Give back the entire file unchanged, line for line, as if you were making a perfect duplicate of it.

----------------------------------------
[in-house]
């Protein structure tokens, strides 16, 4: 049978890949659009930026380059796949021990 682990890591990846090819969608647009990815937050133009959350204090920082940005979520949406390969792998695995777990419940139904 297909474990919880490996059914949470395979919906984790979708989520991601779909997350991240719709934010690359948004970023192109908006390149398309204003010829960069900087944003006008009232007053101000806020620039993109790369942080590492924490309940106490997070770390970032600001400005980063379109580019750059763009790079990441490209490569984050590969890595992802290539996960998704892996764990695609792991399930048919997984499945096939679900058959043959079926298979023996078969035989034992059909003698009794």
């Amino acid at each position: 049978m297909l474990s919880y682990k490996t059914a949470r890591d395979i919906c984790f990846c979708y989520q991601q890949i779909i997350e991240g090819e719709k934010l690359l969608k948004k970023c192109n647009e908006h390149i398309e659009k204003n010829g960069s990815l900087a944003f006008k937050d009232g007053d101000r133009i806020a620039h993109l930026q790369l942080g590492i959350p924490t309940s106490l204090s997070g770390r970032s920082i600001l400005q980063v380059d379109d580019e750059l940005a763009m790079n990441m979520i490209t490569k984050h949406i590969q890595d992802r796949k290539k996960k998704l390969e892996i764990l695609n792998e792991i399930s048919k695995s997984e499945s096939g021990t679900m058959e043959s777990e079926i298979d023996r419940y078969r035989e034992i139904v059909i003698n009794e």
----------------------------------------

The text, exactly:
[in-house]
């Protein structure tokens, strides 16, 4: 049978890949659009930026380059796949021990 682990890591990846090819969608647009990815937050133009959350204090920082940005979520949406390969792998695995777990419940139904 297909474990919880490996059914949470395979919906984790979708989520991601779909997350991240719709934010690359948004970023192109908006390149398309204003010829960069900087944003006008009232007053101000806020620039993109790369942080590492924490309940106490997070770390970032600001400005980063379109580019750059763009790079990441490209490569984050590969890595992802290539996960998704892996764990695609792991399930048919997984499945096939679900058959043959079926298979023996078969035989034992059909003698009794």
């Amino acid at each position: 049978m297909l474990s919880y682990k490996t059914a949470r890591d395979i919906c984790f990846c979708y989520q991601q890949i779909i997350e991240g090819e719709k934010l690359l969608k948004k970023c192109n647009e908006h390149i398309e659009k204003n010829g960069s990815l900087a944003f006008k937050d009232g007053d101000r133009i806020a620039h993109l930026q790369l942080g590492i959350p924490t309940s106490l204090s997070g770390r970032s920082i600001l400005q980063v380059d379109d580019e750059l940005a763009m790079n990441m979520i490209t490569k984050h949406i590969q890595d992802r796949k290539k996960k998704l390969e892996i764990l695609n792998e792991i399930s048919k695995s997984e499945s096939g021990t679900m058959e043959s777990e079926i298979d023996r419940y078969r035989e034992i139904v059909i003698n009794e």